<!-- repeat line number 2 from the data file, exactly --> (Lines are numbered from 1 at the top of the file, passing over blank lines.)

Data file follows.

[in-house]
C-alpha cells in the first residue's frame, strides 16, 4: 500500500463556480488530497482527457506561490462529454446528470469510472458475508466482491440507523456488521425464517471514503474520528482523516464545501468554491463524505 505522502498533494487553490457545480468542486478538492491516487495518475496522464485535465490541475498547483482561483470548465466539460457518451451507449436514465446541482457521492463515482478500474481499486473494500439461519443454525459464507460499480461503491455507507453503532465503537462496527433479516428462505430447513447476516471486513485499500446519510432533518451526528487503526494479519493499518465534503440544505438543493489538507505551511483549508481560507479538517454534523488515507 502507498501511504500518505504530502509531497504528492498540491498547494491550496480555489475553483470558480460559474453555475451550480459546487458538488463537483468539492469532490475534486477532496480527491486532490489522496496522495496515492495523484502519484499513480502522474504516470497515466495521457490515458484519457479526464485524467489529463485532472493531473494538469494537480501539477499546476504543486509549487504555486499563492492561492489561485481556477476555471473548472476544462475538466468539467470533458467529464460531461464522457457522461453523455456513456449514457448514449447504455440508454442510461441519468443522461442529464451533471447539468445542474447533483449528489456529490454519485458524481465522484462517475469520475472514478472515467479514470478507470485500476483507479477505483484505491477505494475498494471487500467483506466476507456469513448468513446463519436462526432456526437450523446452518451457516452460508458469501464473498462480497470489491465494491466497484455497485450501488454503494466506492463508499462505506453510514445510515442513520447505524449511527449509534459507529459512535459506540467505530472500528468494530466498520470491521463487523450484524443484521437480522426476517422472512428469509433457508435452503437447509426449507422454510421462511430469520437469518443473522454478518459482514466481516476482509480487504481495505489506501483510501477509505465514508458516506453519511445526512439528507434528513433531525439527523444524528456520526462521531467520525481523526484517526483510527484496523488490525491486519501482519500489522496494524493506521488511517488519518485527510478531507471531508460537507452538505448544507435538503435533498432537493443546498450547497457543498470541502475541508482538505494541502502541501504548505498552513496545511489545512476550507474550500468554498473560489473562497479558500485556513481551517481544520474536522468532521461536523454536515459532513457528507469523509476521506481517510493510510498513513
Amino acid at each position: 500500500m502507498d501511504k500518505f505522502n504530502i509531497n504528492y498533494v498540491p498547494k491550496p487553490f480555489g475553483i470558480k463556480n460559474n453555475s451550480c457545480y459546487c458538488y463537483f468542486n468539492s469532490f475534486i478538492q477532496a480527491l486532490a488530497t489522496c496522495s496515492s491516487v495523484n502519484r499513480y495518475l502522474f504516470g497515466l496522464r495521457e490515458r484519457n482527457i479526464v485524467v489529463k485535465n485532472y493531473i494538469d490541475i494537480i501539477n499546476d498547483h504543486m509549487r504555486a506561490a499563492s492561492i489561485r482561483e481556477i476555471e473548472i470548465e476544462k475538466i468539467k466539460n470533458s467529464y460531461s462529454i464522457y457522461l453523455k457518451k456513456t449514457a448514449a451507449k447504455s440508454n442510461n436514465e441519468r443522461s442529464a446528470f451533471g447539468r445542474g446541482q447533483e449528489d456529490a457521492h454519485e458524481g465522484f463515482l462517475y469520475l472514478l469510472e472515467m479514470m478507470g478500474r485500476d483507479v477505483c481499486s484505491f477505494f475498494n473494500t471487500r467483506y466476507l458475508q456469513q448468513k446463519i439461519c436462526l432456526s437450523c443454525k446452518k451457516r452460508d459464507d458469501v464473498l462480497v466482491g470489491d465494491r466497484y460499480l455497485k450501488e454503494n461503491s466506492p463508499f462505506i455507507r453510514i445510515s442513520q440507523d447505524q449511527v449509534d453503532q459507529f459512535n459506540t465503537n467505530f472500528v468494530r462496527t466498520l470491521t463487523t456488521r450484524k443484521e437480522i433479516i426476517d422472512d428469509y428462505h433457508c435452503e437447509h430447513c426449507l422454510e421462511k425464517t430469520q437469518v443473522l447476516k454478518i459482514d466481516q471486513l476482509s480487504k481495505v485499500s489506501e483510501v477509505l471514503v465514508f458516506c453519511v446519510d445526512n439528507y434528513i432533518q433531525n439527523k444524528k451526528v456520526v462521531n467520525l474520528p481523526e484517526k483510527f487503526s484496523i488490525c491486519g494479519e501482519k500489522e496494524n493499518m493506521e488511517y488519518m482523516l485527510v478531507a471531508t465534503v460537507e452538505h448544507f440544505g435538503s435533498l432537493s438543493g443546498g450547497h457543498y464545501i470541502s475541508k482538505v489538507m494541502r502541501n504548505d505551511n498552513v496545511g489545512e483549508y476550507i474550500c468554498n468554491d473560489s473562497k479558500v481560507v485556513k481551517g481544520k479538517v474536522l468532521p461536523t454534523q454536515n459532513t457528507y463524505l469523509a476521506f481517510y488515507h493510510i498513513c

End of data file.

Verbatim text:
C-alpha cells in the first residue's frame, strides 16, 4: 500500500463556480488530497482527457506561490462529454446528470469510472458475508466482491440507523456488521425464517471514503474520528482523516464545501468554491463524505 505522502498533494487553490457545480468542486478538492491516487495518475496522464485535465490541475498547483482561483470548465466539460457518451451507449436514465446541482457521492463515482478500474481499486473494500439461519443454525459464507460499480461503491455507507453503532465503537462496527433479516428462505430447513447476516471486513485499500446519510432533518451526528487503526494479519493499518465534503440544505438543493489538507505551511483549508481560507479538517454534523488515507 502507498501511504500518505504530502509531497504528492498540491498547494491550496480555489475553483470558480460559474453555475451550480459546487458538488463537483468539492469532490475534486477532496480527491486532490489522496496522495496515492495523484502519484499513480502522474504516470497515466495521457490515458484519457479526464485524467489529463485532472493531473494538469494537480501539477499546476504543486509549487504555486499563492492561492489561485481556477476555471473548472476544462475538466468539467470533458467529464460531461464522457457522461453523455456513456449514457448514449447504455440508454442510461441519468443522461442529464451533471447539468445542474447533483449528489456529490454519485458524481465522484462517475469520475472514478472515467479514470478507470485500476483507479477505483484505491477505494475498494471487500467483506466476507456469513448468513446463519436462526432456526437450523446452518451457516452460508458469501464473498462480497470489491465494491466497484455497485450501488454503494466506492463508499462505506453510514445510515442513520447505524449511527449509534459507529459512535459506540467505530472500528468494530466498520470491521463487523450484524443484521437480522426476517422472512428469509433457508435452503437447509426449507422454510421462511430469520437469518443473522454478518459482514466481516476482509480487504481495505489506501483510501477509505465514508458516506453519511445526512439528507434528513433531525439527523444524528456520526462521531467520525481523526484517526483510527484496523488490525491486519501482519500489522496494524493506521488511517488519518485527510478531507471531508460537507452538505448544507435538503435533498432537493443546498450547497457543498470541502475541508482538505494541502502541501504548505498552513496545511489545512476550507474550500468554498473560489473562497479558500485556513481551517481544520474536522468532521461536523454536515459532513457528507469523509476521506481517510493510510498513513